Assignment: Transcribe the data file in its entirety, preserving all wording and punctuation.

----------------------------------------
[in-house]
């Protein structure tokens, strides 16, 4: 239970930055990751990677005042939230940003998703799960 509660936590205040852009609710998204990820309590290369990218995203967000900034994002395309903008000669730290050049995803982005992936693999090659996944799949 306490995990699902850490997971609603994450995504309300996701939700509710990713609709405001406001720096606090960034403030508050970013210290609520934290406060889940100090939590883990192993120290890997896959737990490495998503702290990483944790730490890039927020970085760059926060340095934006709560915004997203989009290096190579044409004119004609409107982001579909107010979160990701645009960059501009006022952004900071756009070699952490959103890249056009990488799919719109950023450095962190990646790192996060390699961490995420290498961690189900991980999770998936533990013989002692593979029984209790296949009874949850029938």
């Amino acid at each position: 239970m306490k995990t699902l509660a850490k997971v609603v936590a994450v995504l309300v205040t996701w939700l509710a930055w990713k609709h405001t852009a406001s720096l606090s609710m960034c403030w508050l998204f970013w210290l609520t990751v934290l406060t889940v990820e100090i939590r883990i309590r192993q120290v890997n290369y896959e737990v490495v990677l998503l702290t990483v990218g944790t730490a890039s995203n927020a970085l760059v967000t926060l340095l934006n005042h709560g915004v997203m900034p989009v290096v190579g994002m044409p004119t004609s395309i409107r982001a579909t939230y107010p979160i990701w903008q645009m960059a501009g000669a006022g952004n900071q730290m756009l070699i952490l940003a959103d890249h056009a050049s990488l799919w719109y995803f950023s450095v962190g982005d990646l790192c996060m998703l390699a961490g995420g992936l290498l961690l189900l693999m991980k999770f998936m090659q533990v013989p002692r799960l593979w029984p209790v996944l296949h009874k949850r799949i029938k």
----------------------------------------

[in-house]
């Protein structure tokens, strides 16, 4: 239970930055990751990677005042939230940003998703799960 509660936590205040852009609710998204990820309590290369990218995203967000900034994002395309903008000669730290050049995803982005992936693999090659996944799949 306490995990699902850490997971609603994450995504309300996701939700509710990713609709405001406001720096606090960034403030508050970013210290609520934290406060889940100090939590883990192993120290890997896959737990490495998503702290990483944790730490890039927020970085760059926060340095934006709560915004997203989009290096190579044409004119004609409107982001579909107010979160990701645009960059501009006022952004900071756009070699952490959103890249056009990488799919719109950023450095962190990646790192996060390699961490995420290498961690189900991980999770998936533990013989002692593979029984209790296949009874949850029938």
């Amino acid at each position: 239970m306490k995990t699902l509660a850490k997971v609603v936590a994450v995504l309300v205040t996701w939700l509710a930055w990713k609709h405001t852009a406001s720096l606090s609710m960034c403030w508050l998204f970013w210290l609520t990751v934290l406060t889940v990820e100090i939590r883990i309590r192993q120290v890997n290369y896959e737990v490495v990677l998503l702290t990483v990218g944790t730490a890039s995203n927020a970085l760059v967000t926060l340095l934006n005042h709560g915004v997203m900034p989009v290096v190579g994002m044409p004119t004609s395309i409107r982001a579909t939230y107010p979160i990701w903008q645009m960059a501009g000669a006022g952004n900071q730290m756009l070699i952490l940003a959103d890249h056009a050049s990488l799919w719109y995803f950023s450095v962190g982005d990646l790192c996060m998703l390699a961490g995420g992936l290498l961690l189900l693999m991980k999770f998936m090659q533990v013989p002692r799960l593979w029984p209790v996944l296949h009874k949850r799949i029938k």